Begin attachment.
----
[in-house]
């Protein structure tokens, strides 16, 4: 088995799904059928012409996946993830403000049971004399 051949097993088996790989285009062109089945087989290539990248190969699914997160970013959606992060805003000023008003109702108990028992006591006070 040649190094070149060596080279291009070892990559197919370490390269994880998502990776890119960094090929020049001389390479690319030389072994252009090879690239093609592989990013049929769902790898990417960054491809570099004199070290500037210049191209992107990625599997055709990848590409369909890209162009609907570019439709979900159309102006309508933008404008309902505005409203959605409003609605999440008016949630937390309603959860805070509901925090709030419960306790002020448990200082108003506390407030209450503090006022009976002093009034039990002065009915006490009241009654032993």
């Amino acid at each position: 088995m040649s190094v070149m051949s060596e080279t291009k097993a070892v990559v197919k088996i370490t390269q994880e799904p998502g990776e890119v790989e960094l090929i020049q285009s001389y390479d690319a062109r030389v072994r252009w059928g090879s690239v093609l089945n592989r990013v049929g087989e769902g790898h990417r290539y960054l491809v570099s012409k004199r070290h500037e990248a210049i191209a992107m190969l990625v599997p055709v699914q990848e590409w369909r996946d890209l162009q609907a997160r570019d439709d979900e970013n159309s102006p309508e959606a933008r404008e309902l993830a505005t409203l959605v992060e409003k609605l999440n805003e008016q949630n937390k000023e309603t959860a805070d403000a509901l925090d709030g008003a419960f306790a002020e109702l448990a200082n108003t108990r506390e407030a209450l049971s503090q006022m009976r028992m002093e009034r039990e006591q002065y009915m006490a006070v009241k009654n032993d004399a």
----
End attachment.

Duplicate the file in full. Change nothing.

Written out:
[in-house]
């Protein structure tokens, strides 16, 4: 088995799904059928012409996946993830403000049971004399 051949097993088996790989285009062109089945087989290539990248190969699914997160970013959606992060805003000023008003109702108990028992006591006070 040649190094070149060596080279291009070892990559197919370490390269994880998502990776890119960094090929020049001389390479690319030389072994252009090879690239093609592989990013049929769902790898990417960054491809570099004199070290500037210049191209992107990625599997055709990848590409369909890209162009609907570019439709979900159309102006309508933008404008309902505005409203959605409003609605999440008016949630937390309603959860805070509901925090709030419960306790002020448990200082108003506390407030209450503090006022009976002093009034039990002065009915006490009241009654032993």
């Amino acid at each position: 088995m040649s190094v070149m051949s060596e080279t291009k097993a070892v990559v197919k088996i370490t390269q994880e799904p998502g990776e890119v790989e960094l090929i020049q285009s001389y390479d690319a062109r030389v072994r252009w059928g090879s690239v093609l089945n592989r990013v049929g087989e769902g790898h990417r290539y960054l491809v570099s012409k004199r070290h500037e990248a210049i191209a992107m190969l990625v599997p055709v699914q990848e590409w369909r996946d890209l162009q609907a997160r570019d439709d979900e970013n159309s102006p309508e959606a933008r404008e309902l993830a505005t409203l959605v992060e409003k609605l999440n805003e008016q949630n937390k000023e309603t959860a805070d403000a509901l925090d709030g008003a419960f306790a002020e109702l448990a200082n108003t108990r506390e407030a209450l049971s503090q006022m009976r028992m002093e009034r039990e006591q002065y009915m006490a006070v009241k009654n032993d004399a």